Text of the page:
Hot on the heels of detaining opposition politicians, Ethiopia has expelled human rights watchdog Amnesty International from the country. As it extends its begging bowl further to the West, this brush with a human rights agency is set to intensify the debate around the political implications of aid to Ethiopia. By KHADIJA PATEL.
Bekele Gerba, deputy chairman of the opposition Oromo Federalist Democratic Movement and Olbana Lelisa of the Oromo People’s Congress were arrested on 27 August after they spoke with Amnesty International researchers studying the incidence of human rights abuses in the East African state. Ethiopian government spokesman Shimeles Kemal told reporters that Gerba was charged under the country’s counter-terrorism laws. Gerba is alleged to have ties to the freshly-outlawed Oromo Liberation Front, which is fighting for independence for Oromos, Ethiopia’s largest ethnic group in the country’s coffee growing region.
It is as yet unclear what charges have been levelled against the other detainee, Lelisa. The men are being held in the infamous federal police investigation centre, ‘Maikelawi’, reported to be a government torture centre. Detainees at Maikelawi are generally denied access to lawyers or visits from family for up to two months. The Ethiopian government in turn “refutes absolutely the allegation that there is a policy or practice of extrajudicial killings, arbitrary arrest and routine torture by the police, prison officers and other members of the security services and the military”.
Opposition leaders insist that despite the government’s protestations of terrorism, the detention of the two men is politically motivated. Both men had met with an Amnesty International delegation investigating human rights abuses shortly before they were detained. The London office of Amnesty International claims that on the same day Gerba and Lelisa were detained, the Amnesty International delegation in question was called to a meeting with Ethiopian government officials where they were instructed to leave Ethiopia immediately. Amnesty International alleges the delegation was under constant surveillance during the 12 days they spent in the country before being expelled. A government spokesman is quoted by Reuters refuting allegations that the men were arrested for talking to Amnesty International, calling the allegation an “unfounded fabrication”. He was not able to offer any confirmation that Amnesty International had indeed been asked to vacate Ethiopia.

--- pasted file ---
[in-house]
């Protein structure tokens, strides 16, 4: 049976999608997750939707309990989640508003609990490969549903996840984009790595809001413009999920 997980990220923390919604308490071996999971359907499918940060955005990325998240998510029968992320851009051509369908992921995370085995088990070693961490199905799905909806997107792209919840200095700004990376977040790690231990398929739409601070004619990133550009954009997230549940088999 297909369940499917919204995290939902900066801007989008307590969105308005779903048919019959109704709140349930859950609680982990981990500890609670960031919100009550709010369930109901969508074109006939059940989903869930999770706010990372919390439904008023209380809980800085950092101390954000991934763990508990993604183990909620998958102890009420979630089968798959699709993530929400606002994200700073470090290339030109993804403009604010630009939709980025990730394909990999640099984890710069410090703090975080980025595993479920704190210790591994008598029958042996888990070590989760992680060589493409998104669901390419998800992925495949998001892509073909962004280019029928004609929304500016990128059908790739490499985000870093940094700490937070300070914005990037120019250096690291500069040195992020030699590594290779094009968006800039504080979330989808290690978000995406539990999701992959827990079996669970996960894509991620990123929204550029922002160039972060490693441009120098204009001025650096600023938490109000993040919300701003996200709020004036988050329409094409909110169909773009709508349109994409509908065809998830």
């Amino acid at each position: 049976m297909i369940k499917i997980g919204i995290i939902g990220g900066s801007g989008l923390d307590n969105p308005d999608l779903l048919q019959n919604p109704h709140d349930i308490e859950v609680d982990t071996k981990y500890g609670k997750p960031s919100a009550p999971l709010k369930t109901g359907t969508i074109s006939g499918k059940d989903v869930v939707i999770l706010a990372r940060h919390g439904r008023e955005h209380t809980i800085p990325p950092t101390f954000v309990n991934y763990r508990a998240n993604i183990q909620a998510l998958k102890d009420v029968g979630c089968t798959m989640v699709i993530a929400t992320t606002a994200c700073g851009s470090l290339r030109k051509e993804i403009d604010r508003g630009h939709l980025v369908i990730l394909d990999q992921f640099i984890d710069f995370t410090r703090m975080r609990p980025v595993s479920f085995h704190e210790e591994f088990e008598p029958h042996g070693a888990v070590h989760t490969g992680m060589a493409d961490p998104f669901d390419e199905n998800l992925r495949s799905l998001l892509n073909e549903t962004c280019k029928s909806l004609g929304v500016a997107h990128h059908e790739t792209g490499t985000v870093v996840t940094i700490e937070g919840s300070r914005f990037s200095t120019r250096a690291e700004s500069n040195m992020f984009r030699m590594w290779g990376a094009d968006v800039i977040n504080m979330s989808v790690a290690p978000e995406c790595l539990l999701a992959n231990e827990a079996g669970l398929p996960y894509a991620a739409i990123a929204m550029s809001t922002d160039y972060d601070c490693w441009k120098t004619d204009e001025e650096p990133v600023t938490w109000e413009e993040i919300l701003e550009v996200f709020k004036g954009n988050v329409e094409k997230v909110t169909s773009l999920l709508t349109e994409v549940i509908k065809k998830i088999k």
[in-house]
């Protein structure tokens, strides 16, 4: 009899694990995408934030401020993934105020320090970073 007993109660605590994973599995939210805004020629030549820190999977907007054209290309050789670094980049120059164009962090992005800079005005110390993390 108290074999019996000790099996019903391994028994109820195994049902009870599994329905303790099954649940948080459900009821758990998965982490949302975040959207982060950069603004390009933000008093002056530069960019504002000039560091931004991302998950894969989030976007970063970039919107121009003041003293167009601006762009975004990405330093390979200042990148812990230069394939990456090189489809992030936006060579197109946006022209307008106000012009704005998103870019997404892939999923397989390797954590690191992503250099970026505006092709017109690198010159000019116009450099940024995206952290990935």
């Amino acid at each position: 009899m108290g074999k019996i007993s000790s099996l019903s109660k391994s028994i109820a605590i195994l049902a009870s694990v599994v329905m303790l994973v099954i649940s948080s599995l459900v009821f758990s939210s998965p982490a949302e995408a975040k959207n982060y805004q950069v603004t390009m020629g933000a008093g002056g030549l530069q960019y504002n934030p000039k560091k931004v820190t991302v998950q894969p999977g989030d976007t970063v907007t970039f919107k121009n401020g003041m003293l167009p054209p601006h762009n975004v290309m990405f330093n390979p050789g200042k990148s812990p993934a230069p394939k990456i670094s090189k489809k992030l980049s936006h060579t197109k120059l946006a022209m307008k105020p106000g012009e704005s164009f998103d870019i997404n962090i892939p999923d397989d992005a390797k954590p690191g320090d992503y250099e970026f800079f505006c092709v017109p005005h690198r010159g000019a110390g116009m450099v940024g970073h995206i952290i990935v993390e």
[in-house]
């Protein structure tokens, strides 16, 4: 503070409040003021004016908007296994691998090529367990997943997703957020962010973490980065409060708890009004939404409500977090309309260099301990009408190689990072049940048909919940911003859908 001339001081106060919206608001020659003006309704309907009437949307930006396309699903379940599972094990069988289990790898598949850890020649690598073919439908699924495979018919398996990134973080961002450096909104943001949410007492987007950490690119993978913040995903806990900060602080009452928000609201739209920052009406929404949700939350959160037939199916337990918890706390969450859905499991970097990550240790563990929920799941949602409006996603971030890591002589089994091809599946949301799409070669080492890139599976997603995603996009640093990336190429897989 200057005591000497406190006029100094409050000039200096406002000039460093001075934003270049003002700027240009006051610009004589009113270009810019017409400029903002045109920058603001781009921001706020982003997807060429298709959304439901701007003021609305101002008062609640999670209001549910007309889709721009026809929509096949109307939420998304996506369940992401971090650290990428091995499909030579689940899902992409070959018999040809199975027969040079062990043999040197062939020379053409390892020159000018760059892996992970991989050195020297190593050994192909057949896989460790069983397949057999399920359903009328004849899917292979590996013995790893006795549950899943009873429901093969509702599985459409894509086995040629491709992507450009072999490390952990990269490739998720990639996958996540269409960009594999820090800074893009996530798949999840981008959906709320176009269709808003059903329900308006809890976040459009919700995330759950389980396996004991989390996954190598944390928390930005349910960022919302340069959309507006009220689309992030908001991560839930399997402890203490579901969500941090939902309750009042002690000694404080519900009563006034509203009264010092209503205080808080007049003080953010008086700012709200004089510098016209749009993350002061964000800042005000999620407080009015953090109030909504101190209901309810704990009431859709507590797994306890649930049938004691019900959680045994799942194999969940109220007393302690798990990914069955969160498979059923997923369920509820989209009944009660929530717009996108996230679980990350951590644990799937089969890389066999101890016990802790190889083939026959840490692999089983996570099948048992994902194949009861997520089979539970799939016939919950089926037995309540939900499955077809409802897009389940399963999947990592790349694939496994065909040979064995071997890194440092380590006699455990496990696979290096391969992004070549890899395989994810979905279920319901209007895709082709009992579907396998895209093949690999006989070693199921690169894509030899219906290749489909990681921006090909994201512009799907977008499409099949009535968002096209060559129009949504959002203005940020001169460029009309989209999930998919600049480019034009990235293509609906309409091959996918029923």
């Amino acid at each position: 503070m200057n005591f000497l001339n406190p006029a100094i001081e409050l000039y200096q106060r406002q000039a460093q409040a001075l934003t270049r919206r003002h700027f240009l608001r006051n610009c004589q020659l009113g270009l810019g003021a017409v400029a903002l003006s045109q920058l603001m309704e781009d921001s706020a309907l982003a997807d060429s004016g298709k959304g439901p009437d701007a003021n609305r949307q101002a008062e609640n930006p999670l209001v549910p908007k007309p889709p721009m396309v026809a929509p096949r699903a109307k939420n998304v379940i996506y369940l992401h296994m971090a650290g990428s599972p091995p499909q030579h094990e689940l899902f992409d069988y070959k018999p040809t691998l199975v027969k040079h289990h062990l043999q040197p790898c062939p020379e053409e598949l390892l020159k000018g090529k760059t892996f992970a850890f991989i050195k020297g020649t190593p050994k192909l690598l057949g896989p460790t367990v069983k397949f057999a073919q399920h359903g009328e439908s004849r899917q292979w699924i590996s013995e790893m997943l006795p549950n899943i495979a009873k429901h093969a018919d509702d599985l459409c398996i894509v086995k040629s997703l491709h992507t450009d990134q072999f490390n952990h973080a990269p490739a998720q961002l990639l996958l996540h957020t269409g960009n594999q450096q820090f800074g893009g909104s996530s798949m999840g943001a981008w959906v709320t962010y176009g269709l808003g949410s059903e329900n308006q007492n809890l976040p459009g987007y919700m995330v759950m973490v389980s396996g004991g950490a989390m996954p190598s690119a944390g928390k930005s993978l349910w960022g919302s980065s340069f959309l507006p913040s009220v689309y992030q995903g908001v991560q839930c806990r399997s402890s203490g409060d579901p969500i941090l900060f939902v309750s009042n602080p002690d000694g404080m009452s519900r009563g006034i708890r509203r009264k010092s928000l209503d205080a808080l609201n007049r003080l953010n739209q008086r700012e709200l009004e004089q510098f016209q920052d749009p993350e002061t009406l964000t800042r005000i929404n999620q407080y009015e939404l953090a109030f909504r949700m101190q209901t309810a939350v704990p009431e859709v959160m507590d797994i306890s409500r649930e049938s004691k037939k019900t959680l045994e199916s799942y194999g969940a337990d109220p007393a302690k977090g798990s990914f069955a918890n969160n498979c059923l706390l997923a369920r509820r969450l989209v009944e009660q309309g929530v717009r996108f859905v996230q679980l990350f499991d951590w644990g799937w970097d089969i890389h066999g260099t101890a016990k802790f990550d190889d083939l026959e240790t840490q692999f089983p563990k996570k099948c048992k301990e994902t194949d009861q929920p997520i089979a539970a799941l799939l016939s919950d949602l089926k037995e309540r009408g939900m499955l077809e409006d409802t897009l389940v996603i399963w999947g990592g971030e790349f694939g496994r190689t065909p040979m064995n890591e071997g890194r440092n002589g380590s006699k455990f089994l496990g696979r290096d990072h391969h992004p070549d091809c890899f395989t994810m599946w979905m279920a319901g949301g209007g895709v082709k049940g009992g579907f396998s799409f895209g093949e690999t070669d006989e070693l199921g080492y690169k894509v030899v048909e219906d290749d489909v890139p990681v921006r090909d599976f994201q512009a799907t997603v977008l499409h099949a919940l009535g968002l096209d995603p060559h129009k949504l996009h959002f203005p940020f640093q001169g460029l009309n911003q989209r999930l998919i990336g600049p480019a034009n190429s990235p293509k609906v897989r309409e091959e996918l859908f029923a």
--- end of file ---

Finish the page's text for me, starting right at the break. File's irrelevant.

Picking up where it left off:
While it is unclear what exactly Amnesty International was investigating in Ethiopia at the time, it is widely believed that the human rights watchdog is following up on a BBC report that alleged that the Ethiopian government under Prime Minister Meles Zenawi Asres has used billions of dollars in development aid as a tool for political repression. The detained opposition politicians were quoted by the BBC report that charged the Ethiopian government with abusing Western aid.
In response to the BBC report, the Ethiopian government refuted the allegations, pointing out instead that as well as investigations by the Ethiopian government, “the Donors’ Assistance Group, a consortium of 26 donor governments and international organisations such as the World Bank, based in Addis Ababa” also found no basis to such allegations after their own investigations.
The Ethiopian government argues that allegations of the abuse of aid will stymie relief efforts to the country that is suffering its worst drought in more than 60 years. On Tuesday iMaverick reported that Ethiopia has issued a detailed request for emergency assistance from the international community. “The total net emergency food and non-food requirements for the period July to December 2011 amounts to $398,439,730,” revealed the report from the Ethiopian government detailing the severity of the food crisis in the country. At a time when Ethiopia is imploring the international community for more aid, allegations of aid misuse will prove a major obstacle to Ethiopia actually receiving the aid it insists it desperately needs.
As Ethiopia claims the detained men have links to terrorist groups, human rights activists expressed concern at the liberal use of anti-terrorism legislation in the East African state. Woubshet Taye of the Awramba Times and Reeyot Alemu of Feteh newspaper were detained without charge in June. On 29 June, the government publicly accused them, along with two members of an opposition party, the Ethiopian National Democratic party, and five people it did not identify, of conspiracy to commit terrorism. Prosecutors allege the journalists were involved in a plot to sabotage electricity and telephone lines, claiming the charges are unrelated to the profession of the journalists. Human rights groups, however, believe the Ethiopian government is using the pretext of terrorism to silence dissent in the country.
The expulsion of Amnesty International from Ethiopia now proves a new challenge to the Ethiopian government as it dances awkwardly between imploring Western leaders for aid without conforming to their human rights standards. DM
Photo: Ethiopian Prime Minister Zenawi. (Reuters)
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